Every SQL-based application understands INSERT INTO. For moderate amounts of data its performance is sufficient as long as you take care to avoid some pitfalls. In a nutshell,
Make sure to disable autocommit mode or wrap the INSERT statements in a transaction
When inserting programmatically, see if you can use prepared statements.
Drop all constraints on the table and restore them after the INSERTs.
SET sys.optimizer = 'minimal_pipe'
The easiest and most portable way to insert data into a table is to use the INSERT INTO SQL statement.
INSERT INTO my_table VALUES (1, 2, 3);
my_table has three columns, this statement inserts a new row containing
the given values. If the table has more columns, the additional columns are set to
NULL or a default value.
It is possible to insert multiple rows using a single statement:
INSERT INTO my_table VALUES (1, 2, 3), (4, 5, 6);
This adds two rows. It is not recommended to have more than at most a few dozen rows per INSERT statement as the parsing overhead will quickly become a bottleneck.
By default, MonetDB runs in autocommit mode which means that every statement
executes in a separate transaction. This adds considerable overhead if the
amount of work per statement is very small, such as with an INSERT statement.
Wrapping the sequence of inserts between a
START TRANSACTION statement and a
COMMIT makes it a single transaction so the overhead is spread out over all
As an alternative to START TRANSACTION you can also disable autocommit mode at
the connection level. With mclient, this is done using the
When using JDBC (Java), use
use the function
autocommit is already disabled by default.
If your language bindings support it you can use
to reduce the per-insert parsing and verification overhead. A prepared statement allows
you to provide the INSERT statement once, with question marks
? used as placeholders
for the values to insert. After preparing, you then repeatedly bind the placeholders to
new values and execute the prepared statement.
Some language bindings provide special support for prepared statements. For example, in Java:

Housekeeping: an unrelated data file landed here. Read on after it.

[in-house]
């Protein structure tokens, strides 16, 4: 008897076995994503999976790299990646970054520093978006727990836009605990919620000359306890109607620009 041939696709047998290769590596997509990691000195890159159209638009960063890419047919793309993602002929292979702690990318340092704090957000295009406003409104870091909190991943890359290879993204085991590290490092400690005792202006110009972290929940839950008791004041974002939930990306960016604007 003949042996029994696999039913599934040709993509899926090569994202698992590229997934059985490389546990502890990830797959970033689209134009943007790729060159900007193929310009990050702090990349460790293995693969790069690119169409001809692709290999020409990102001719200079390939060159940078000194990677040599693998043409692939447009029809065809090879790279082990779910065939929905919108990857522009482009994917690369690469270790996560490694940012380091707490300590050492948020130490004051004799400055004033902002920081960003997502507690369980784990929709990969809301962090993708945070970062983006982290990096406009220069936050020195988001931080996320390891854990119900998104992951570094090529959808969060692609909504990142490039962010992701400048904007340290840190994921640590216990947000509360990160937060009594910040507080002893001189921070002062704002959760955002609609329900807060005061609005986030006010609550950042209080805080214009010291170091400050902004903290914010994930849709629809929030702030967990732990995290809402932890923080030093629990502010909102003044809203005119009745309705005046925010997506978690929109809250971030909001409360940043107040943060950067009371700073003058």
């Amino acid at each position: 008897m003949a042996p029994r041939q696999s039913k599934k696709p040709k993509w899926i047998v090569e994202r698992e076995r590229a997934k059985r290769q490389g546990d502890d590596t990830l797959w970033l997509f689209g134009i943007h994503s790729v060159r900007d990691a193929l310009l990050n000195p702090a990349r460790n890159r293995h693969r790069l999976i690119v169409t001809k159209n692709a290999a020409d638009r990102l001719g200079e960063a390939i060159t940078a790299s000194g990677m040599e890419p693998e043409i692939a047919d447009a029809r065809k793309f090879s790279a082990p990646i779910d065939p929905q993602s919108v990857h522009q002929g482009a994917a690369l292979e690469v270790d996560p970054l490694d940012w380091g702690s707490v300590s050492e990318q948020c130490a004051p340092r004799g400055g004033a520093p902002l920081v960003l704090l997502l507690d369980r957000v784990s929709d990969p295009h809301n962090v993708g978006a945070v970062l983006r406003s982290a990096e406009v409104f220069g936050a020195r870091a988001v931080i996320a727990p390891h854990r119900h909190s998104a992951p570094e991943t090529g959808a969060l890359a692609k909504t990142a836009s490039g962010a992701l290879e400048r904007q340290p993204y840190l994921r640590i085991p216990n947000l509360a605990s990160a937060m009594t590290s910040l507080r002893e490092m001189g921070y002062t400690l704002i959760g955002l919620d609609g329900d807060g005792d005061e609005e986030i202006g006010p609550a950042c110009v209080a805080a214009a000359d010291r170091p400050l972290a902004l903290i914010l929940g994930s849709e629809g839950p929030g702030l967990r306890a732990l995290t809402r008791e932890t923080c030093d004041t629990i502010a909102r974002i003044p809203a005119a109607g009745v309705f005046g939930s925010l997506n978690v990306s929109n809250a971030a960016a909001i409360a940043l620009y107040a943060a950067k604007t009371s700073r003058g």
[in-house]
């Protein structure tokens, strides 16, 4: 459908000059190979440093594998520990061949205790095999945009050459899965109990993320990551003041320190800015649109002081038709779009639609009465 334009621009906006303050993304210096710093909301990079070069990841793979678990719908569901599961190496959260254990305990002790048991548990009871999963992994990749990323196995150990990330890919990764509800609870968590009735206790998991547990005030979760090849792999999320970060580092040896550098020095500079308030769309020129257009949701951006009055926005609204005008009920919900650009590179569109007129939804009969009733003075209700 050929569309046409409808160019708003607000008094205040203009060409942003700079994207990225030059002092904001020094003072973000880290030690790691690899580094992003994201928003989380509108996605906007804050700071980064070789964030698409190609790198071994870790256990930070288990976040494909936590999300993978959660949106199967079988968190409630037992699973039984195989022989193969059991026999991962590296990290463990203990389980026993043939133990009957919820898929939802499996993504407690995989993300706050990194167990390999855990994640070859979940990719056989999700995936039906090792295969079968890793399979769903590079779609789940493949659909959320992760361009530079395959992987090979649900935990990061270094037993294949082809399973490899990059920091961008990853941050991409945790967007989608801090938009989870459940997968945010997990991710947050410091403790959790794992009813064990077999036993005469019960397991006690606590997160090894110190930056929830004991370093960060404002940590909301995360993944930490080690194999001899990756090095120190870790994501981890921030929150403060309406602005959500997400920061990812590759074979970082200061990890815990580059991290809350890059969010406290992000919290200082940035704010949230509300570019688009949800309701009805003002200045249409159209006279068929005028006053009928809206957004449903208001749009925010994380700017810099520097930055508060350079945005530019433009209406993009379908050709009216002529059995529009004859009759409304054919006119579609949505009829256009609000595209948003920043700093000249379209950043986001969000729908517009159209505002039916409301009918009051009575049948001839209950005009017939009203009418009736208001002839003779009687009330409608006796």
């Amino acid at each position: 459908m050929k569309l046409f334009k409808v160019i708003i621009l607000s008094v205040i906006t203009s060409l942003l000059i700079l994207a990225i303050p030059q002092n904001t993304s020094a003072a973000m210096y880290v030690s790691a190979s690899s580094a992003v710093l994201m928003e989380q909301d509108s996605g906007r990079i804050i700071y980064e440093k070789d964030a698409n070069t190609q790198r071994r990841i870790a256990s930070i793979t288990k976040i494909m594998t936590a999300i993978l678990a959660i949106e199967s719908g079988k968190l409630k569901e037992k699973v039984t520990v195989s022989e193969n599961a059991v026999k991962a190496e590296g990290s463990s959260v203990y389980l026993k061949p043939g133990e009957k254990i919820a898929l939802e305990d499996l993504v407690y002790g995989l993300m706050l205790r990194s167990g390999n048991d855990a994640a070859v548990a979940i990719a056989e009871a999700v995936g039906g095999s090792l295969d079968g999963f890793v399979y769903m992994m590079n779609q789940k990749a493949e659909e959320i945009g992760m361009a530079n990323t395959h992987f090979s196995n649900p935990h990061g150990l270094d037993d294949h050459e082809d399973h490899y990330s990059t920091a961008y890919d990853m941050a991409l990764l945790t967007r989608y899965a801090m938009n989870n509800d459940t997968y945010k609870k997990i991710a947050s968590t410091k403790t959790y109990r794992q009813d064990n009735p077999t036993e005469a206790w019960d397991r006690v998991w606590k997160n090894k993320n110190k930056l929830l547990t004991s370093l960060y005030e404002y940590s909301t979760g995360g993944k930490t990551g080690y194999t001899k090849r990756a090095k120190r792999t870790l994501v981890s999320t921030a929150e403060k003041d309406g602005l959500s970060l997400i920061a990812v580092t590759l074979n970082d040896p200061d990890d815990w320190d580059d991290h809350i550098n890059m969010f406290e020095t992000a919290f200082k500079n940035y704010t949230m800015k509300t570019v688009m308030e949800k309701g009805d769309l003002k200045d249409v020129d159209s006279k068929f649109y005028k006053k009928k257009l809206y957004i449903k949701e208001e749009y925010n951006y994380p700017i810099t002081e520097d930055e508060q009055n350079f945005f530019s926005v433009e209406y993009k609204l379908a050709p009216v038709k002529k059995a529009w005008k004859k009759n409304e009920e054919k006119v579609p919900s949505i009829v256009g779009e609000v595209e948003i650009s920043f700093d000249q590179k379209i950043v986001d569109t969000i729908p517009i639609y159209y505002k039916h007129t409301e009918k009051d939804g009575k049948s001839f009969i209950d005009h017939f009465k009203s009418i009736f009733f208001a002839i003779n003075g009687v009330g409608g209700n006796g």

connection.setAutoCommit(false); PreparedStatement stmt = connection.prepareStatement("INSERT INTO table VALUES (?, ?, ?)"); // repeatedly: stmt.setInt(1, /* a value */); stmt.setInt(2, /* a value */); stmt.setInt(3, /* a value */); stmt.executeUpdate(); // finally: connection.commit();
With ODBC, using prepared statements involves a call
SQLPrepare(hdl, "INSERT INTO table VALUES (?, ?, ?)", SQL_NTS) followed by repeated calls to,
Table constraints such as PRIMARY KEY, UNIQUE and FOREIGN KEY are verified on every INSERT. This becomes increasingly time consuming.
Because checking constraints in bulk is much more efficient than repeatedly checking them for a single value, it is often more efficient to simply drop the constraints before the insertions using ALTER TABLE ... DROP CONSTRAINT, then recreate them after using ALTER TABLE ... ADD CONSTRAINT.
Before execution, every SQL statement is translated into an internal language called MAL. After translation and before execution the system analyzes the MAL plan and tries to make improvements to it. This is very effective for SELECT queries, especially complex ones, but there is not much to be optimized for INSERT plans.
If you're executing many INSERTs, disabling the MAL optimizer can make a large difference. To do so, execute
SET sys.optimizer = 'minimal_pipe';
This setting applies to the current connection only, so after completing the INSERTs, close the connection or execute
SET sys.optimizer = 'default_pipe';
A small unscientific benchmark loading a table with 45529 rows and 109 columns, mostly varchar and decimal:
|INSERT without transaction||413.00s||0.10×|
|PREPARE INSERT default_pipe||24.35s||1.77×|
|PREPARE INSERT minimal_pipe||14.86s||2.91×|
The final row is for comparison with the next data loading method we'll describe, loading CSV data using COPY INTO.